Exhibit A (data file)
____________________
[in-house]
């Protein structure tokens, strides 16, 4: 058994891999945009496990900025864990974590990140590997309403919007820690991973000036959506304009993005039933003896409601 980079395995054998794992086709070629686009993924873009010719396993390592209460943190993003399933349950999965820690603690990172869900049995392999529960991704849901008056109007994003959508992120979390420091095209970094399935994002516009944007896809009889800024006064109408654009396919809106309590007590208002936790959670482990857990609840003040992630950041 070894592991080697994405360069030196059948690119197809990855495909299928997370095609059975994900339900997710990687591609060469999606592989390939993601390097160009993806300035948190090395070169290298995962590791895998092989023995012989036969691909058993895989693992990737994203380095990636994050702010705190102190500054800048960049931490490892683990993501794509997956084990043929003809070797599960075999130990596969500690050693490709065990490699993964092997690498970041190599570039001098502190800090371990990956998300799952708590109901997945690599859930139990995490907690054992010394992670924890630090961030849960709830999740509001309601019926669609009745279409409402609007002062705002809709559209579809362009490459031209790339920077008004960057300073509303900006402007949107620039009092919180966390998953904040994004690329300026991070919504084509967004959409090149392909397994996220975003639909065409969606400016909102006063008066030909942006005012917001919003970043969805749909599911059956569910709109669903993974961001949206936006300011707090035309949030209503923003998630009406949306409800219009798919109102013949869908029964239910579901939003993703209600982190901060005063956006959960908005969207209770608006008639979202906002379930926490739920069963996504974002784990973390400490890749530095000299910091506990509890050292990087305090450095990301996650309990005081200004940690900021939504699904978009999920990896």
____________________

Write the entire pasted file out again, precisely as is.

[in-house]
């Protein structure tokens, strides 16, 4: 058994891999945009496990900025864990974590990140590997309403919007820690991973000036959506304009993005039933003896409601 980079395995054998794992086709070629686009993924873009010719396993390592209460943190993003399933349950999965820690603690990172869900049995392999529960991704849901008056109007994003959508992120979390420091095209970094399935994002516009944007896809009889800024006064109408654009396919809106309590007590208002936790959670482990857990609840003040992630950041 070894592991080697994405360069030196059948690119197809990855495909299928997370095609059975994900339900997710990687591609060469999606592989390939993601390097160009993806300035948190090395070169290298995962590791895998092989023995012989036969691909058993895989693992990737994203380095990636994050702010705190102190500054800048960049931490490892683990993501794509997956084990043929003809070797599960075999130990596969500690050693490709065990490699993964092997690498970041190599570039001098502190800090371990990956998300799952708590109901997945690599859930139990995490907690054992010394992670924890630090961030849960709830999740509001309601019926669609009745279409409402609007002062705002809709559209579809362009490459031209790339920077008004960057300073509303900006402007949107620039009092919180966390998953904040994004690329300026991070919504084509967004959409090149392909397994996220975003639909065409969606400016909102006063008066030909942006005012917001919003970043969805749909599911059956569910709109669903993974961001949206936006300011707090035309949030209503923003998630009406949306409800219009798919109102013949869908029964239910579901939003993703209600982190901060005063956006959960908005969207209770608006008639979202906002379930926490739920069963996504974002784990973390400490890749530095000299910091506990509890050292990087305090450095990301996650309990005081200004940690900021939504699904978009999920990896």